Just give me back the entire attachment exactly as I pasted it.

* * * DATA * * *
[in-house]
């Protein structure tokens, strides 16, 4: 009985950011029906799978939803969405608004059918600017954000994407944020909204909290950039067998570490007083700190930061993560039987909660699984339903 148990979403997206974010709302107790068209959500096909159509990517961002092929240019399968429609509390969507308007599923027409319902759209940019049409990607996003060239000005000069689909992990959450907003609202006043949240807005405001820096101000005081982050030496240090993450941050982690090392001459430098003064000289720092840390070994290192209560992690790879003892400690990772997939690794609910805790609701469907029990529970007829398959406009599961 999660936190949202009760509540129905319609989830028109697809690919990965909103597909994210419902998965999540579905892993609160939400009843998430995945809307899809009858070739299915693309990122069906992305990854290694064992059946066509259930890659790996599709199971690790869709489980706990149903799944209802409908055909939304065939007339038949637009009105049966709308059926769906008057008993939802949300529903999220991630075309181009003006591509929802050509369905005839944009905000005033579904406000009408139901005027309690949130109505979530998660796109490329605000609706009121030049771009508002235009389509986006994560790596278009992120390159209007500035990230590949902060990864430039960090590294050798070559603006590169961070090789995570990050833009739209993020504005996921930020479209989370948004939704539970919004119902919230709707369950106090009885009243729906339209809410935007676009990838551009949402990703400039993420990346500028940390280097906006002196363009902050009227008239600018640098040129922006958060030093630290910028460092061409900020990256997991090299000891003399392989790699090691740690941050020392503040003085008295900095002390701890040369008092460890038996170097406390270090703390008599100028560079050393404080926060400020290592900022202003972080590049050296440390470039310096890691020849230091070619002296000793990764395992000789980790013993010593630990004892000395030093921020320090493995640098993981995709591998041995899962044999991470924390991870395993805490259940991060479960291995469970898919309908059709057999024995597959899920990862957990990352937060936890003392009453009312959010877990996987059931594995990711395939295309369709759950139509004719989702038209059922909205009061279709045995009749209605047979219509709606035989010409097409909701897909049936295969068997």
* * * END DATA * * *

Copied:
[in-house]
């Protein structure tokens, strides 16, 4: 009985950011029906799978939803969405608004059918600017954000994407944020909204909290950039067998570490007083700190930061993560039987909660699984339903 148990979403997206974010709302107790068209959500096909159509990517961002092929240019399968429609509390969507308007599923027409319902759209940019049409990607996003060239000005000069689909992990959450907003609202006043949240807005405001820096101000005081982050030496240090993450941050982690090392001459430098003064000289720092840390070994290192209560992690790879003892400690990772997939690794609910805790609701469907029990529970007829398959406009599961 999660936190949202009760509540129905319609989830028109697809690919990965909103597909994210419902998965999540579905892993609160939400009843998430995945809307899809009858070739299915693309990122069906992305990854290694064992059946066509259930890659790996599709199971690790869709489980706990149903799944209802409908055909939304065939007339038949637009009105049966709308059926769906008057008993939802949300529903999220991630075309181009003006591509929802050509369905005839944009905000005033579904406000009408139901005027309690949130109505979530998660796109490329605000609706009121030049771009508002235009389509986006994560790596278009992120390159209007500035990230590949902060990864430039960090590294050798070559603006590169961070090789995570990050833009739209993020504005996921930020479209989370948004939704539970919004119902919230709707369950106090009885009243729906339209809410935007676009990838551009949402990703400039993420990346500028940390280097906006002196363009902050009227008239600018640098040129922006958060030093630290910028460092061409900020990256997991090299000891003399392989790699090691740690941050020392503040003085008295900095002390701890040369008092460890038996170097406390270090703390008599100028560079050393404080926060400020290592900022202003972080590049050296440390470039310096890691020849230091070619002296000793990764395992000789980790013993010593630990004892000395030093921020320090493995640098993981995709591998041995899962044999991470924390991870395993805490259940991060479960291995469970898919309908059709057999024995597959899920990862957990990352937060936890003392009453009312959010877990996987059931594995990711395939295309369709759950139509004719989702038209059922909205009061279709045995009749209605047979219509709606035989010409097409909701897909049936295969068997």